- DataRowPanels can automatically display data in the column-based layout of their parent DataGrid. This is done by setting the
itemproperty of the DataRowPanel to a dictionary with the same keys as the
data_keysof the Data Grid columns.
This container arranges its child components vertically, each filling the whole width of the panel by default.
It doesn’t require any extra arguments for
add_component: each component is added to the bottom of the LinearPanel.
lp = LinearPanel() lp.add_component(Label(text="Hello")) lp.add_component(Button(text="Click me"))
The LinearPanel will expand vertically to fit its contents.
By default, components are added at the end of a LinearPanel.
If you add an
index parameter to the
add_component() call, the component will be added at that index. Index 0 is the first element in the panel, 1 is the second, etc.
# self.linear_panel_1 is a LinearPanel lp.add_component(Button(text="Button")) # This label will be added above the Button. lp.add_component(Label(text="Label"), index=0)
This container allows its child components to be placed at a specific position inside the container. Positions are measured in pixels from the top-left of the panel. To help with positioning components, you can get the width of an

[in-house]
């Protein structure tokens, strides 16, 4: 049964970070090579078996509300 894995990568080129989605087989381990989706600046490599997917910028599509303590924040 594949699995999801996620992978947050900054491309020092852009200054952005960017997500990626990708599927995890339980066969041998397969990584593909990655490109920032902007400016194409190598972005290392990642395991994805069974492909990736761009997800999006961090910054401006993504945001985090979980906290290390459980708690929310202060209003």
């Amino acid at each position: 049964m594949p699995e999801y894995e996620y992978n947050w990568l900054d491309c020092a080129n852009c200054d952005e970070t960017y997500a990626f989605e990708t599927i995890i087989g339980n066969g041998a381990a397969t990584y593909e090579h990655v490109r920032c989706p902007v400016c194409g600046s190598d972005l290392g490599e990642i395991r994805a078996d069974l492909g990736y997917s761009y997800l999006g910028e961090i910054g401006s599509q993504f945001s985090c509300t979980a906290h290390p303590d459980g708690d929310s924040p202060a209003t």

XYPanel by calling the
x: How far across the component is from the left-hand edge
y: How far down the component is from the top edge
xy_panel = XYPanel(width=400, height=400) btn = Button(text="Click me!") xy_panel.add_component(btn, x=10, y=100)
This container lays out components on a grid. Each row has twelve columns, and a component can span multiple columns. Components occupying the same columns in different rows will be aligned.
gp = GridPanel() gp.add_component(Label(text="Name:"), row="MyRow", col_xs=0, width_xs=2) gp.add_component(TextBox(), row="MyRow", col_xs=2, width_xs=6) gp.add_component(Button(text="Submit"), row="MyOtherRow", col_xs=3, width_xs=2)
row: The name of the row to which this component will be added. If this is the first component with this row name, a new row will be created at the bottom of the GridPanel.
col_xs: What’s the first column this component occupies? (0-11, default 0)
width_xs: How many columns does this component occupy? (1-12, default 12)